Kan C, Ding N, Yang J, et al. BMP-dependent, injury-induced stem cell niche as a mechanism of heterotopic ossification. Stem Cell Res Ther. 2019;10(1):14.
Kan, C., Ding, N., Yang, J., Tan, Z., McGuire, T. L., Lu, H., Zhang, K., Berger, D. M. P., Kessler, J. A., & Kan, L. (2019). BMP-dependent, injury-induced stem cell niche as a mechanism of heterotopic ossification. Stem Cell Research & Therapy, 10(1), 14. https://doi.org/10.1186/s13287-018-1107-7
Kan C, et al. BMP-dependent, Injury-induced Stem Cell Niche as a Mechanism of Heterotopic Ossification. Stem Cell Res Ther. 2019 01 11;10(1):14. PubMed PMID: 30635039.
* Article titles in AMA citation format should be in sentence-case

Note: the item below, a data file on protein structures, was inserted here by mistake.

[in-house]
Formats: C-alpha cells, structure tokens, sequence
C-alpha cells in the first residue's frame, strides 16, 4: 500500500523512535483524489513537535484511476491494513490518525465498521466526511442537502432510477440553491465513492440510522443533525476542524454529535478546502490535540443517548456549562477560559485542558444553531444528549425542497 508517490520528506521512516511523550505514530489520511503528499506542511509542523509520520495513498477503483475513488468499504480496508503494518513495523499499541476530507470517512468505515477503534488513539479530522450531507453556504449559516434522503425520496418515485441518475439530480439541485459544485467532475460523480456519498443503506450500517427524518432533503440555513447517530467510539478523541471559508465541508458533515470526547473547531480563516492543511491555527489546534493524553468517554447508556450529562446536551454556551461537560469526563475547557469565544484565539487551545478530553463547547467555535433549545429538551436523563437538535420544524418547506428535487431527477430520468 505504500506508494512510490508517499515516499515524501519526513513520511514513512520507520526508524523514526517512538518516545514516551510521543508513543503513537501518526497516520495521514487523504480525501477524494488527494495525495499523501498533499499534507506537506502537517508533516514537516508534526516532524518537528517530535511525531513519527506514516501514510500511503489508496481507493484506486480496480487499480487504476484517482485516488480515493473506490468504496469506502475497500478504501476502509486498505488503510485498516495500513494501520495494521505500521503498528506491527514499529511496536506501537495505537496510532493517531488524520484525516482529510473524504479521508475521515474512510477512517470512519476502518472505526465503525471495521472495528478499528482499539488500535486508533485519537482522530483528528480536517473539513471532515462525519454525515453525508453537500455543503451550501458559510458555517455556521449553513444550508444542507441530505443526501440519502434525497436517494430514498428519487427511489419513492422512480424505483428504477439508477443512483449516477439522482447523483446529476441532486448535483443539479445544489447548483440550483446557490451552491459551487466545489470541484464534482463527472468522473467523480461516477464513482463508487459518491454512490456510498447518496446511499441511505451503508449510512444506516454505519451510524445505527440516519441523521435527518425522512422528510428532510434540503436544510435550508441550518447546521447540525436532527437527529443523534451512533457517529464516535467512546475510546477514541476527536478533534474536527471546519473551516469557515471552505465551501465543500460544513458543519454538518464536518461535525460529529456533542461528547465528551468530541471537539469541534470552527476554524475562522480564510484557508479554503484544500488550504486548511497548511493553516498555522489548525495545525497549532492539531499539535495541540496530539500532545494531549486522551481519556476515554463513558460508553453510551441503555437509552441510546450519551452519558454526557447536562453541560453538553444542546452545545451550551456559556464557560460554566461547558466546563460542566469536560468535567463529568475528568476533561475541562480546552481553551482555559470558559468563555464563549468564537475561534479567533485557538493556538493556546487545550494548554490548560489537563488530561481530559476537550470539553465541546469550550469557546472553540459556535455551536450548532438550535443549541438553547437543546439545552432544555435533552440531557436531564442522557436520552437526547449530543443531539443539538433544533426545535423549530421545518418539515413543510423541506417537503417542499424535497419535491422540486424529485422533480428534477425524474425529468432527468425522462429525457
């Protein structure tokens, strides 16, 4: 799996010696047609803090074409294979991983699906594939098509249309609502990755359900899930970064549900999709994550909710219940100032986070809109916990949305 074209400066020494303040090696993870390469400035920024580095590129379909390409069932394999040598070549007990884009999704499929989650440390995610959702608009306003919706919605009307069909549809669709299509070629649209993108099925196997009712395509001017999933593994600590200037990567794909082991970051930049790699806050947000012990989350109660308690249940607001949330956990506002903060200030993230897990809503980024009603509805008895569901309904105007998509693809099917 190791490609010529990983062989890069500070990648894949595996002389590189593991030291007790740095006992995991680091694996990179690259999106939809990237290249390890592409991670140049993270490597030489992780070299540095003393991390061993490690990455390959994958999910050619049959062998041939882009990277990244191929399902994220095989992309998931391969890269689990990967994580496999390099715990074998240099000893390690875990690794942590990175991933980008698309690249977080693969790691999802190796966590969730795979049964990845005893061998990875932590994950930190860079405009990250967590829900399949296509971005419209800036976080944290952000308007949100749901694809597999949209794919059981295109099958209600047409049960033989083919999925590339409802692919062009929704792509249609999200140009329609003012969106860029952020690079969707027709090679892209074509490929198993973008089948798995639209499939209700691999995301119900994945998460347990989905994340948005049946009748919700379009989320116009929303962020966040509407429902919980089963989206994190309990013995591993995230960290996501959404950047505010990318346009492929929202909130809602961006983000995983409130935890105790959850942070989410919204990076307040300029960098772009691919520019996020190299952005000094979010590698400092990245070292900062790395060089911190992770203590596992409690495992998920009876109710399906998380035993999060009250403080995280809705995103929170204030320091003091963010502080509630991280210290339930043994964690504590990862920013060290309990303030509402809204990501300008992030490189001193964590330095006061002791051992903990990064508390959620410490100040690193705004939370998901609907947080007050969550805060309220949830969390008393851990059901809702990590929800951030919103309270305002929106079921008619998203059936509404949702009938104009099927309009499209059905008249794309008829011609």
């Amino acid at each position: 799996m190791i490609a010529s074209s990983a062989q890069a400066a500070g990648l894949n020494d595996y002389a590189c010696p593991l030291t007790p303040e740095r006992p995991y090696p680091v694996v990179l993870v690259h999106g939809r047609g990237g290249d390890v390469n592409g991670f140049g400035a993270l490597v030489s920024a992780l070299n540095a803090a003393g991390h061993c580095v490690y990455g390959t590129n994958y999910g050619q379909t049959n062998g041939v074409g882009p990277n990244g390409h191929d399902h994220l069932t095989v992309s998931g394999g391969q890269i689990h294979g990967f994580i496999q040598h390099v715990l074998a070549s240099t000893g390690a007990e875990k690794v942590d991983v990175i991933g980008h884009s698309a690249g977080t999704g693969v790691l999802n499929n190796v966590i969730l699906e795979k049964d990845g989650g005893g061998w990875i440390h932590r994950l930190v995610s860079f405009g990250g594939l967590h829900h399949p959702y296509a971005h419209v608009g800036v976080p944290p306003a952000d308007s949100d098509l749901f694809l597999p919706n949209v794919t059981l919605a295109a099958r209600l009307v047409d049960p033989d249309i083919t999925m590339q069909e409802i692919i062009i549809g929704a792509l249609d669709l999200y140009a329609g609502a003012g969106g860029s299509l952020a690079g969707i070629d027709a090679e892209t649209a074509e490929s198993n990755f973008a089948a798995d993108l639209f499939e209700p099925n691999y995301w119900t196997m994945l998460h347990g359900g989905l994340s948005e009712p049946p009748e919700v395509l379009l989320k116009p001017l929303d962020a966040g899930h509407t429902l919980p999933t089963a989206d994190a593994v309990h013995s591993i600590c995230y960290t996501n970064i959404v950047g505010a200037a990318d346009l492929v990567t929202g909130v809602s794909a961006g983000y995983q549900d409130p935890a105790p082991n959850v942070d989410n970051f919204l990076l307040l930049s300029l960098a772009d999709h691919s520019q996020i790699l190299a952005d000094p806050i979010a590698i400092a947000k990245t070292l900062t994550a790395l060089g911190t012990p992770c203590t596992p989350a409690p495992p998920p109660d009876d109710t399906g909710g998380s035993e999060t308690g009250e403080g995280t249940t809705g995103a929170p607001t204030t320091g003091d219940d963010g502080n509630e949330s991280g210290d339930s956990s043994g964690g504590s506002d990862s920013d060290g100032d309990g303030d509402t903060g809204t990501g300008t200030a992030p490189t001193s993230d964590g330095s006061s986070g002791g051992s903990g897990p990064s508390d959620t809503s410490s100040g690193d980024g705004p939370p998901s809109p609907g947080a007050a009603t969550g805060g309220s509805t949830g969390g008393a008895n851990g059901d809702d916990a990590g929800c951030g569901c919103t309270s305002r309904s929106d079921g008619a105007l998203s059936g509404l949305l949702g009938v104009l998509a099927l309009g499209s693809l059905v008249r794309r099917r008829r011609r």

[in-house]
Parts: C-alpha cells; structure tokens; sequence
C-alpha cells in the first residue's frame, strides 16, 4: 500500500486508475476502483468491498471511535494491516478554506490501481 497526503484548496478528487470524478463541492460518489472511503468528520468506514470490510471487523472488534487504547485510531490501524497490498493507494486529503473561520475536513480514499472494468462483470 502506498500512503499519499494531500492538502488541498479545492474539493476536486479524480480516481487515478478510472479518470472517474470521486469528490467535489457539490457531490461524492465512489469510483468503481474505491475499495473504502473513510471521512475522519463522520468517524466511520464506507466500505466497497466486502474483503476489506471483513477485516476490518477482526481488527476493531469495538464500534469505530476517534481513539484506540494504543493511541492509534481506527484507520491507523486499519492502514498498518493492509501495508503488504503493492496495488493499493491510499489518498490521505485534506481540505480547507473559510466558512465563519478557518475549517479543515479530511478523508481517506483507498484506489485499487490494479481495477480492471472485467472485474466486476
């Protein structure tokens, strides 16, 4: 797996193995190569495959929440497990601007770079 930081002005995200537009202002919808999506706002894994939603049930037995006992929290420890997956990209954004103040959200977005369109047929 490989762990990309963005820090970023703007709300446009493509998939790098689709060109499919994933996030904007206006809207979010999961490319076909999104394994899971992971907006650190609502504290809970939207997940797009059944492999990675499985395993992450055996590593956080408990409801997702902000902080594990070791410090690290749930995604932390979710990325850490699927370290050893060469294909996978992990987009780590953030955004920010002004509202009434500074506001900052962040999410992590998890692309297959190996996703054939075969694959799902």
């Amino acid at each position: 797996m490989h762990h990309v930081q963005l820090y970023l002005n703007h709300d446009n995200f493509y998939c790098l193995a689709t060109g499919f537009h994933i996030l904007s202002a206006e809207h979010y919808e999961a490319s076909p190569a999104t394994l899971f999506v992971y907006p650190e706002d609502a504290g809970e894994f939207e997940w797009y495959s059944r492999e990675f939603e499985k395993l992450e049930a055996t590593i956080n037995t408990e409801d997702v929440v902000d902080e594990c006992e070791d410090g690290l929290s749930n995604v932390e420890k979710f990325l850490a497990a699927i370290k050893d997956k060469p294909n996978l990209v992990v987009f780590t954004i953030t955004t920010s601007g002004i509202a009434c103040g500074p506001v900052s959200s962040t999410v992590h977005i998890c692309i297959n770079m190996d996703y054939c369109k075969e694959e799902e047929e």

TY - JOUR T1 - BMP-dependent, injury-induced stem cell niche as a mechanism of heterotopic ossification. AU - Kan,Chen, AU - Ding,Na, AU - Yang,Jiazhao, AU - Tan,Zhenya, AU - McGuire,Tammy L, AU - Lu,Haimei, AU - Zhang,Keqin, AU - Berger,Diana M Palila, AU - Kessler,John A, AU - Kan,Lixin, Y1 - 2019/01/11/ PY - 2018/08/22/received PY - 2018/12/12/accepted PY - 2018/11/28/revised PY - 2019/1/13/entrez PY - 2019/1/13/pubmed PY - 2020/3/14/medline KW - Bone morphogenetic protein (BMP) KW - Hedgehog (Hh) KW - Heterotopic ossification (HO) KW - Mesenchymal stem cells (MSCs) KW - Niche KW - Niche supportive cells KW - Niche supportive molecules SP - 14 EP - 14 JF - Stem cell research & therapy JO - Stem Cell Res Ther VL - 10 IS - 1 N2 - BACKGROUND: Heterotopic ossification (HO), either acquired (aHO) or hereditary, such as fibrodysplasia ossificans progressiva (FOP), is a serious condition without effective treatment. Understanding of the core process of injury-induced HO is still severely limited. METHODS: Double-pulse thymidine analog labeling was used to explore the distinctive domains evolved in injury-induced lesions in an animal model of HO (Nse-BMP4). Histological studies were performed to see whether a similar zonal pattern is also consistently found in biopsies from patients with aHO and FOP. In vivo clonal analysis with Rainbow mice, genetic loss-of-function studies with diphtheria toxin A (DTA)-mediated depletion and lineage tracing with Zsgreen reporter mice were used to obtain further evidence that Tie2-cre-, Gli1-creERT-, and Glast-creERT-labeled cells contribute to HO as niche-dwelling progenitor/stem cells. Immunohistochemistry was used to test whether vasculature, neurites, macrophages, and mast cells are closely associated with the proposed niche and thus are possible candidate niche supportive cells. Similar methods also were employed to further understand the signaling pathways that regulate the niche and the resultant HO. RESULTS: We found that distinctive domains evolved in injury-induced lesions, including, from outside-in, a mesenchymal stem cell (MSC) niche, a transient domain and an inner differentiated core in an animal model of HO (Nse-BMP4). A similar zonal structure was found in patients with aHO and FOP. In vivo clonal analysis with Rainbow mice and genetic loss-of-function studies with DTA provided evidence that Tie2-cre-, Gli1-creERT-, and Glast-creERT-labeled cells contribute to HO as niche-dwelling progenitor/stem cells; consistently, vasculature, neurites, macrophages, and mast cells are closely associated with the proposed niche and thus are possible candidate niche supportive cells. Further mechanistic study found that BMP and hedgehog (Hh) signaling co-regulate the niche and the resultant HO. CONCLUSIONS: Available data provide evidence of a potential core mechanism in which multiple disease-specific cellular and extracellular molecular elements form a unique local microenvironment, i.e., an injury-induced stem cell niche, which regulates the proliferation and osteogenic differentiation of mesenchymal stem cells (MSCs). The implication for HO is that therapeutic approaches must consider several different disease specific factors as parts of a functional unit, instead of treating one factor at a time. SN - 1757-6512 UR - https://www.unboundmedicine.com/medline/citation/30635039/BMP_dependent_injury_induced_stem_cell_niche_as_a_mechanism_of_heterotopic_ossification_ L2 - https://stemcellres.biomedcentral.com/articles/10.1186/s13287-018-1107-7 DB - PRIME DP - Unbound Medicine ER -